The trailer has been released for the new season of the HBO series Game of Thrones, and I couldn’t help but take notice of the final shot. Around ten years ago or so, Jeffrey Catherine Jones created 72 wonderful illustrations for a deluxe limited edition of A Game of Thrones. The cover illustration itself is one of my favorites Jones pieces, and it seems someone else must like it, too – there seems to be a clear homage to the painting at the end of the new trailer.
It’s that time again – the deadline for submitting artwork for the Spectrum 19 jury is January 27th! Last year, I didn’t feel I had anything really worthy to submit (although I sent in two pieces anyway). This year, I have several that I’d feel good about sending – it’s deciding which ones to send that is tough…
I took the website’s advice and printed out all my top candidates, and laid them out on a table. I was surprised at how that changed my opinion of certain pieces.
The winnowing process continues, but Éowyn and Lady Macbeth are definitely going:
I’ve been re-reading Verne’s Twenty Thousand Leagues Under The Seas lately, and have been sketching out possible Captain Nemo portraits. More on that to come, but I’ve also been thinking about trying a “crowd scene”, and the Devilfish attack seemed a perfect candidate. I sat down with the iPad to sketch out some little colour scenes. I went a bit over the top at first, I think, with a really ambitious, wide-screen battle scene:
Nemo is in there, and Ned Land lining up a harpoon cast… still, it seemed a bit messy to me – which I supposed a giant squid attack can be. I decided to crop in closer to clean up the tentacle chaos, and to open up a highlighting area of light behind Nemo:
It’s a bit better, but I still felt removed from the people. I finally decided to really zoom in, and get some faces visible, and I ended up here:
Ned isn’t in this group, and the brave Nautilus crew are the focus. After sketching it out, I posed for the various figures. I researched the possible look of their clothing, what boarding axes of the period looked like, and the possible look of the deck of the Nautilus. It’s fairly murky at the moment, which is a typical issue when producing on the iPad – the device screen is very bright and sharp, and images typically look much duller when I bring them to the desktop.
I’ll keep working on this piece, and post the final when I get it sorted.
In the middle of last May’s “Éowyn and the Nazgûl” challenge at The Art Order, I was still playing around with alternate setups for the scene. I took two of these ideas to color comps, and I felt that they were interesting in their own ways – even if I ended up staying with my original setup:
My friend Annica kindly helped me by modeling in partial costume, including a real chain mail shirt, and a full cloak. I had bought several other props to help things along. The prop shield was real wood and metal, and was quite heavy. I think the true weight helped with the poses.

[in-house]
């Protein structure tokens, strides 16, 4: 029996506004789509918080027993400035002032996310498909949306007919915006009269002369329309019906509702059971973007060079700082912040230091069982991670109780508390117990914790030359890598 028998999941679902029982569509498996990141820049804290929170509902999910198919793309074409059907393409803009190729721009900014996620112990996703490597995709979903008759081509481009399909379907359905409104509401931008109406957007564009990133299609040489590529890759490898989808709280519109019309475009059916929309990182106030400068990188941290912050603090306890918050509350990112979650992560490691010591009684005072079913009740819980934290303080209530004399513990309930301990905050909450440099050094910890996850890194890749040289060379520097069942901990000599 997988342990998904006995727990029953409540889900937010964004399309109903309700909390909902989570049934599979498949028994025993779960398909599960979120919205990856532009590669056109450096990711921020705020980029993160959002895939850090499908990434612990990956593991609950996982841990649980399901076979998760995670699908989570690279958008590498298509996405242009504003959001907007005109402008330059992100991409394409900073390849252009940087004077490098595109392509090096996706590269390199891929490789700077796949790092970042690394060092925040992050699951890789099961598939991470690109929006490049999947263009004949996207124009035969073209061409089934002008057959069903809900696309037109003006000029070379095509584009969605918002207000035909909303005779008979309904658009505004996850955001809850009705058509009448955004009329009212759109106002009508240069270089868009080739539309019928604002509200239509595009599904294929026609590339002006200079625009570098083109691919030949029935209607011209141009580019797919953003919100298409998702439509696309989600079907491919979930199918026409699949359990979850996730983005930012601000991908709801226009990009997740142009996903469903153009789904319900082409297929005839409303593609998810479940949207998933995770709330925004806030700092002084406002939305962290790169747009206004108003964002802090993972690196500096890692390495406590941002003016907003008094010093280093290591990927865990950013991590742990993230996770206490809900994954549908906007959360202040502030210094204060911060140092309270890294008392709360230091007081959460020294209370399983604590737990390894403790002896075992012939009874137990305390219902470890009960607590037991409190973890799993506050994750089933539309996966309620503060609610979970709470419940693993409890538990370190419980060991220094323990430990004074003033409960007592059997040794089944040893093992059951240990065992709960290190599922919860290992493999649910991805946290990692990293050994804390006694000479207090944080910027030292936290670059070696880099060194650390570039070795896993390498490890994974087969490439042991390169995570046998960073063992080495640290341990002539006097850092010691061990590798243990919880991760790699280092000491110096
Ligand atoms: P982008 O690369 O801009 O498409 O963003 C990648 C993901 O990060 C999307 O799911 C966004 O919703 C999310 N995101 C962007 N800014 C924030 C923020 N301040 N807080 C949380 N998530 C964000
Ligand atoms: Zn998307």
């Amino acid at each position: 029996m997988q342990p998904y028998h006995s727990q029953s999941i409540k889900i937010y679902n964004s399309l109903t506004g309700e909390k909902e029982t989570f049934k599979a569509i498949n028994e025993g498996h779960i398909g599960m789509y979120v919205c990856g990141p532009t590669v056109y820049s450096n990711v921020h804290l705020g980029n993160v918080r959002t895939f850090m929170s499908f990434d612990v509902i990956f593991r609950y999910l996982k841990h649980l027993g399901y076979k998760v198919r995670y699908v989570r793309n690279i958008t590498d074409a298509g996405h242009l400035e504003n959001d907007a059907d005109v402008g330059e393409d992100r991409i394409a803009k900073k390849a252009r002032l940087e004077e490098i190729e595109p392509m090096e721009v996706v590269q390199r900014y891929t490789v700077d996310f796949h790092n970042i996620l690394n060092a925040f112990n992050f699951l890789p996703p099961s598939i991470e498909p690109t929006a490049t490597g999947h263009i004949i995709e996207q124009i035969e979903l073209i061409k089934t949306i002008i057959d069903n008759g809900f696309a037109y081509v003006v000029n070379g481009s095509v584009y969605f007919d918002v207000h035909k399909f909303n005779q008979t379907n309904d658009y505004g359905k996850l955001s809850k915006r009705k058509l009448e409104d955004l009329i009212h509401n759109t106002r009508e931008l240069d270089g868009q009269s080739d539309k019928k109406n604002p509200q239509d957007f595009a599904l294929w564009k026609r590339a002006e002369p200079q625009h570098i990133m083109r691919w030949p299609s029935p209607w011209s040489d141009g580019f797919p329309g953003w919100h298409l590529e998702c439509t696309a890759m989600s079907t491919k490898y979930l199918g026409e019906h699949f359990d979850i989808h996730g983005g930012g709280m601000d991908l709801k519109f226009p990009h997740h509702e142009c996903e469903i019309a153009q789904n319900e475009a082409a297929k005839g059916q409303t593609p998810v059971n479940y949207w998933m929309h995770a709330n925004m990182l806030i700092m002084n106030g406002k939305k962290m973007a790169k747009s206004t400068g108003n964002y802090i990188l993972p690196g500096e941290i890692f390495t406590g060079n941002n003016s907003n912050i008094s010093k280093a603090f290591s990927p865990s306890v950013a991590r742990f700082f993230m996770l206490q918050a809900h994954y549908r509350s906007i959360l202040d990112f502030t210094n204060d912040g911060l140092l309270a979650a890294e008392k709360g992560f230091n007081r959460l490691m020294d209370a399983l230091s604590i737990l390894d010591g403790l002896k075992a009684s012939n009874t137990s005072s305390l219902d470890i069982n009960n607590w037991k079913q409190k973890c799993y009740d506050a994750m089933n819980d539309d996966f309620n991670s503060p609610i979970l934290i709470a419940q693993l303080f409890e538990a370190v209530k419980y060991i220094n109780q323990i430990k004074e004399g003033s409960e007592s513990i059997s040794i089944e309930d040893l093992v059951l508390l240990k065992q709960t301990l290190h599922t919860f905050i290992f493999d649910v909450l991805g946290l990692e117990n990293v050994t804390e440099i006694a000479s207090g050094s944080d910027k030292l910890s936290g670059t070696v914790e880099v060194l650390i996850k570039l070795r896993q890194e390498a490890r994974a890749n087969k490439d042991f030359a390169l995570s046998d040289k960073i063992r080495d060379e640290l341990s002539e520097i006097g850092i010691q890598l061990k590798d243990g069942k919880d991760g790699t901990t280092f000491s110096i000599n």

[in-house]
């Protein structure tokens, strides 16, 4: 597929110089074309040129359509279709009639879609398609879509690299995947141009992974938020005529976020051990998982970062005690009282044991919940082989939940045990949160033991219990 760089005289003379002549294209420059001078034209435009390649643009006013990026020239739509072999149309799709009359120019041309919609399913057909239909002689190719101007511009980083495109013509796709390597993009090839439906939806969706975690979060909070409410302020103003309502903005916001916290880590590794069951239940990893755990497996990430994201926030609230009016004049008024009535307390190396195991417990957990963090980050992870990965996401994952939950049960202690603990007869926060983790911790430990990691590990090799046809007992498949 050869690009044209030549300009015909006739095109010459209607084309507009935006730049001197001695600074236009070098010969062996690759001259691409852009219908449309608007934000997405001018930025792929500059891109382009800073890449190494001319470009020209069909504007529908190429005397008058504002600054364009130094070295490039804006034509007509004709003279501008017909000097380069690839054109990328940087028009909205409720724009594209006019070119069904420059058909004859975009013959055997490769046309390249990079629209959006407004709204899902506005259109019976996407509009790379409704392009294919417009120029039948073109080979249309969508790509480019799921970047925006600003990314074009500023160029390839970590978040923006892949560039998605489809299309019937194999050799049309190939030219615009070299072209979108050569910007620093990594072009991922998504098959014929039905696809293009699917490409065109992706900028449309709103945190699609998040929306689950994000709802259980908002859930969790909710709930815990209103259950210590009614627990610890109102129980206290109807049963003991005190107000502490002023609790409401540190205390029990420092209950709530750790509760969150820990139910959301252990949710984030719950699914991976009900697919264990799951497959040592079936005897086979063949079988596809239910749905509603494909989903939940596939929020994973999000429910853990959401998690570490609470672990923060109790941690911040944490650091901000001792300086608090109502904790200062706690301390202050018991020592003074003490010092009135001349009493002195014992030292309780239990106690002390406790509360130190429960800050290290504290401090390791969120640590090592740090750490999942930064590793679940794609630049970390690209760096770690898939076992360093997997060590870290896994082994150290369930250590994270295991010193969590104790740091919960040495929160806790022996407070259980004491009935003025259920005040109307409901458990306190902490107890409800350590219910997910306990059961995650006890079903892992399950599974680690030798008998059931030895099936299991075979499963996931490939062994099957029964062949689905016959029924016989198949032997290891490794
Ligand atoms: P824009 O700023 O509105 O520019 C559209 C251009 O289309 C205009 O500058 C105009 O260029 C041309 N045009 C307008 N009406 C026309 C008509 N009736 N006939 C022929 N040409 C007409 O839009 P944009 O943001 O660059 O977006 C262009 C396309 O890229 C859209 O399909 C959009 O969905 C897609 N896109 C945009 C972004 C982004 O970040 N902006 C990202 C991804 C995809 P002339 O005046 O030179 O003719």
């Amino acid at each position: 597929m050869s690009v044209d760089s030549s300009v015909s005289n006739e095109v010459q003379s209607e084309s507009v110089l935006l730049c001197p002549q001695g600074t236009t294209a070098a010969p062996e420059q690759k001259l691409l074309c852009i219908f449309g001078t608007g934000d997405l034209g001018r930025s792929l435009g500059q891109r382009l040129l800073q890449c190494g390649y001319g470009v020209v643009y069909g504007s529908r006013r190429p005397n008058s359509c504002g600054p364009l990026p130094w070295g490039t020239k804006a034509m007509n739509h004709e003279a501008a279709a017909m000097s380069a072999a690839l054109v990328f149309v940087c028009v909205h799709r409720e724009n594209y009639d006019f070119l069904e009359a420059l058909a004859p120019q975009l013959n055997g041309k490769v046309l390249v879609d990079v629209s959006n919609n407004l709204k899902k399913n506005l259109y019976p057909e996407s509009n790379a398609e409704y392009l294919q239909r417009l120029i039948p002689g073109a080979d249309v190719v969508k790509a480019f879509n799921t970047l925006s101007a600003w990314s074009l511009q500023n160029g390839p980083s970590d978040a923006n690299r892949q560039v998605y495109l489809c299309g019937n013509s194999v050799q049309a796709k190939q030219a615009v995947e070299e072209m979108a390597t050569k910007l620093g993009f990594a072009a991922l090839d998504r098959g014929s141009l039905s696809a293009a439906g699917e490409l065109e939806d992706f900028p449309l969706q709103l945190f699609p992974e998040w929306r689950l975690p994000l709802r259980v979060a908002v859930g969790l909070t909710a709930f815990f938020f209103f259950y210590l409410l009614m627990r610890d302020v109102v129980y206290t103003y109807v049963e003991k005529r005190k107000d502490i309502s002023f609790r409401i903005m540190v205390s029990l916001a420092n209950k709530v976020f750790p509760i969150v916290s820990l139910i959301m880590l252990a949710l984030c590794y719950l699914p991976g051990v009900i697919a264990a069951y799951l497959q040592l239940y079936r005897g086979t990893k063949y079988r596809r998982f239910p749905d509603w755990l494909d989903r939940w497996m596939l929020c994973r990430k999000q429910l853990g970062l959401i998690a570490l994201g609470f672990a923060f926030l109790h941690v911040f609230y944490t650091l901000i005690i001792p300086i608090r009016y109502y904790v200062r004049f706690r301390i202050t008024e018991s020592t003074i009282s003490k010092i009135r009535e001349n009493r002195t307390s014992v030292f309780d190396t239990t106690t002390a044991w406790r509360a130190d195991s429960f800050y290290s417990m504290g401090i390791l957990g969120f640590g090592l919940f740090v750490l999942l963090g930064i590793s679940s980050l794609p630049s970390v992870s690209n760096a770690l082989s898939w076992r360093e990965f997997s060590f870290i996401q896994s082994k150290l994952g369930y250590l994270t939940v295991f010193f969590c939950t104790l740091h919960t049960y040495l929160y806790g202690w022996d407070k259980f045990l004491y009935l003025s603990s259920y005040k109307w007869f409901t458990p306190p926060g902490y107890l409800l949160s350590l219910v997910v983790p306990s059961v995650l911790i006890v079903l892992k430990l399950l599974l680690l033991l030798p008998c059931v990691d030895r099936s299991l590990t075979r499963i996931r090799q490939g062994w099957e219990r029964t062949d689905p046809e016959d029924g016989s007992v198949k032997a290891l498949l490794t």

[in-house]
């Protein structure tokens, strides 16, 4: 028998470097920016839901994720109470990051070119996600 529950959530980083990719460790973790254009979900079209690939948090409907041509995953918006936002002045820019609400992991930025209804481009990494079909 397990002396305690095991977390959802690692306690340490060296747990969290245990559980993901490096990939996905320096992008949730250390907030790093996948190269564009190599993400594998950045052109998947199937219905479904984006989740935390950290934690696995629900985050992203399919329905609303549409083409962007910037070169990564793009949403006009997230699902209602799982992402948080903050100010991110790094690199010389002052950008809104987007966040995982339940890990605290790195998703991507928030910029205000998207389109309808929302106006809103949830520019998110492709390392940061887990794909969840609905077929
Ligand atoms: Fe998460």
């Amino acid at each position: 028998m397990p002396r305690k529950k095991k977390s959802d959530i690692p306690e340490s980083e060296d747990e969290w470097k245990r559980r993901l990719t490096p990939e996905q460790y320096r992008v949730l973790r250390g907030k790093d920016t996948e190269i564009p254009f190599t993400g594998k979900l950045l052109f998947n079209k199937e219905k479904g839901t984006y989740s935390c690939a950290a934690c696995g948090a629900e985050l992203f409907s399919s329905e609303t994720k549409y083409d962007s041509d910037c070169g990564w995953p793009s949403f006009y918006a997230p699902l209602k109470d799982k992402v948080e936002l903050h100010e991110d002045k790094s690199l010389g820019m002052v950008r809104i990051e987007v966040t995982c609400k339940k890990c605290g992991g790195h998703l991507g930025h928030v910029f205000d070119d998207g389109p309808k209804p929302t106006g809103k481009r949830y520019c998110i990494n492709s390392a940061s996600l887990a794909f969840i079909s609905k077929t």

The first alternate approach was to portray the scene from Merry’s point of view. The more I re-read the scene, the more I came to believe that it was actually his scene. From the moment Merry and Éowyn are thrown from their horse, the entire scene is told from Merry’s point of view. Éowyn desires to die in battle, and is truly about to do so. It’s Merry’s brave act that saves her, and gives her the chance to defeat the Witch King (note that after the battle, Éowyn is still depressed that she survived). Without Merry’s finding of his courage, the whole thing would go pear-shaped.
With this in mind, I made a comp from Merry’s point of view, down on the grass of the field. Annica modeled two of these poses. There were some aspects of this setup that I really liked, but I kept thinking “Giant Hobbit threatens Gondor”, so ultimately I decided against using it.
The other alternate idea was to use a less unconventional composition and get up more in Éowyn’s face, and to only show the Witch King as a reflection in the boss of her shield. Again, an interesting approach, but it didn’t quite have the drama – or perhaps I didn’t know how to invest it with that drama. Several things I liked: the large swath of relatively empty space in the picture, and that I managed to get a feeling of weight to the chail mail. Having a model right there actually wearing a mail shirt really gave me a sense of how mail acts, how it drapes. It’s an example of how good reference material can really bolster a painting idea.
Finally, here’s a peek at one of the reference shots we did. I used bits and pieces from several shots, but this shows what we were up to. I don’t really have a proper setup to do this kind of thing, so we just made do with the conditions in the studio that afternoon and shot with an iPhone camera. I used these photos mainly to check things like the draping of fabrics. Annica was a lot of fun to work with, and had good ideas of her own.
I hope you enjoyed this look at some of the unseen work behind my challenge entry. I had a great time with the challenge, and want to thank Kate, Annica and Rasmus for their support, advice and help!
Oscar-winning illustrator/author Shaun Tan was in Stockholm last week to accept the Astrid Lindgren Memorial Award – from Crown Princess Victoria, no less! Posters were up along the streets, and when I was at Hötorget monday, I snapped this shot of the banners draping the front of Konserthuset, where the award ceremony took place. Unfortunately, I had to miss the book signing at Sciencefictionbokhandeln.
The statue in the foreground is Orfeusgruppen by Carl Milles.
January 10, 1944 ~ May 19, 2011
“One of the great painters of our time.”
Test post from the mobile client.
View my portfolio at: Pixelhuset